Nikolas Gvosdev

Nikolas Gvosdev is a professor of national security studies at the U.S. Naval War College, a senior editor at The National Interest, and a blogger at Ethics & International Affairs. The views expressed are his own.

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Nikolas Gvosdev's Latest Posts

CETA, Local Democracy, and the Liberal Order

| October 25, 2016

CETA–the Canada/EU free trade agreement–is now on political life support. The multiyear effort to craft a common market across the Atlantic and to strengthen the bonds of the liberal order in the West is running right up against the local democracy of Wallonia.

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The Paris Agreement, World Citizenship and National Sovereignty

| October 17, 2016

Nicholas Chan’s contribution to the current issue of Ethics and International Affairs makes the observation that the Paris Agreement on climate change focuses on a “‘bottom-up’ structure, emphasizing national flexibility in order to ensure broader participation”–with the hopes that this nod in favor of national sovereignty will make it easier for governments to set and […]

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Pessimism and the Liberal Order

| September 14, 2016

Is the pessimism that I expressed about the sustainability of the liberal order at the close of the recent Carnegie Council on Ethics and International Affairs panel (“U.S. Elections and Brexit: Can Liberalism Survive?”) justified? I wanted to add a short codicil to my remarks at the panel. The liberal world order–and here, in response […]

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The Stateless and the New UN Secretary-General

The Stateless and the New UN Secretary-General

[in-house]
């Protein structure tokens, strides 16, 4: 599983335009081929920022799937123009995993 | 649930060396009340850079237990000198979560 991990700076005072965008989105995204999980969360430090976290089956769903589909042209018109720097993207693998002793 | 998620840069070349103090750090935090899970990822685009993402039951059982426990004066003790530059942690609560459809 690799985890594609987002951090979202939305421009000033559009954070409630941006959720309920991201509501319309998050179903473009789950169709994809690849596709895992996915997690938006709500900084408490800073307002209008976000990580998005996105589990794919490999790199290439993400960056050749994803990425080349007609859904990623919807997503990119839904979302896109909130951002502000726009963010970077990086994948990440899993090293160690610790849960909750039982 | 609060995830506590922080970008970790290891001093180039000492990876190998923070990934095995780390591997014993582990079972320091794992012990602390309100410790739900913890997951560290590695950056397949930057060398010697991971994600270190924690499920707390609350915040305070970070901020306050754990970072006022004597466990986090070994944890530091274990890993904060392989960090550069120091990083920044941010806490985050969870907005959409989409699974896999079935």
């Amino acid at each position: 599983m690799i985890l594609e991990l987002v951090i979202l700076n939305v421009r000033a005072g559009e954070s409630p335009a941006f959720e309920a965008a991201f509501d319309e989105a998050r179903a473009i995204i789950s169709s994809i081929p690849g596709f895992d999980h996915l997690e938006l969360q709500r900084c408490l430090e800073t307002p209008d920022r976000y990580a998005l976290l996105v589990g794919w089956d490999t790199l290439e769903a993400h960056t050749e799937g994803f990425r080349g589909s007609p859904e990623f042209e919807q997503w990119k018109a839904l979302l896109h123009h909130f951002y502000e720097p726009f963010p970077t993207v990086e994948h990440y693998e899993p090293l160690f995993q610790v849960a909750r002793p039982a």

| August 22, 2016

When it comes to the crisis of the stateless—those who have fled their homes, been ejected from their states by war, conflict, natural disasters or economic collapse, or who can no longer remain as citizens of their states by virtue of their race, religion, ethnicity or class—the old, established ways of doing things are coming under strain.






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Insecurity and the U.S. Election

| August 19, 2016

Is a sense of insecurity the principal driver of the 2016 election in the United States? I wonder whether what we are witnessing reflects a sense “that familiar landmarks denoting American power and prestige are being washed away and the institutions which in previous years safeguarded American strength at home and abroad have been hollowed out or corrupted from within.”






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Managed Pluralism

| August 2, 2016

One of the subtexts of recent and forthcoming elections in Europe and in North America is the extent to which liberal democracies can permit high degrees of diversity—on ethnic, religious, political, linguistic, cultural, “lifestyle” or other grounds—yet retain sufficient cohesion for societal stability and for political institutions based on self-determination to work.






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The Ethics of Alliances

| July 27, 2016

For the first time since the immediate post-World War II elections, the subject of America’s alliances is again emerging as a topic for debate. What sort of commitments the United States should make, how long they are binding, and under what conditions the United States can and should exit those obligations–whether of a security or […]

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Decisions, Perspectives, and Ethics

| July 12, 2016

Over the summer, as we refresh the curriculum at the Naval War College, it has given me an opportunity to ponder the ethical implications of the different perspectives that we use to teach national security decision-making.






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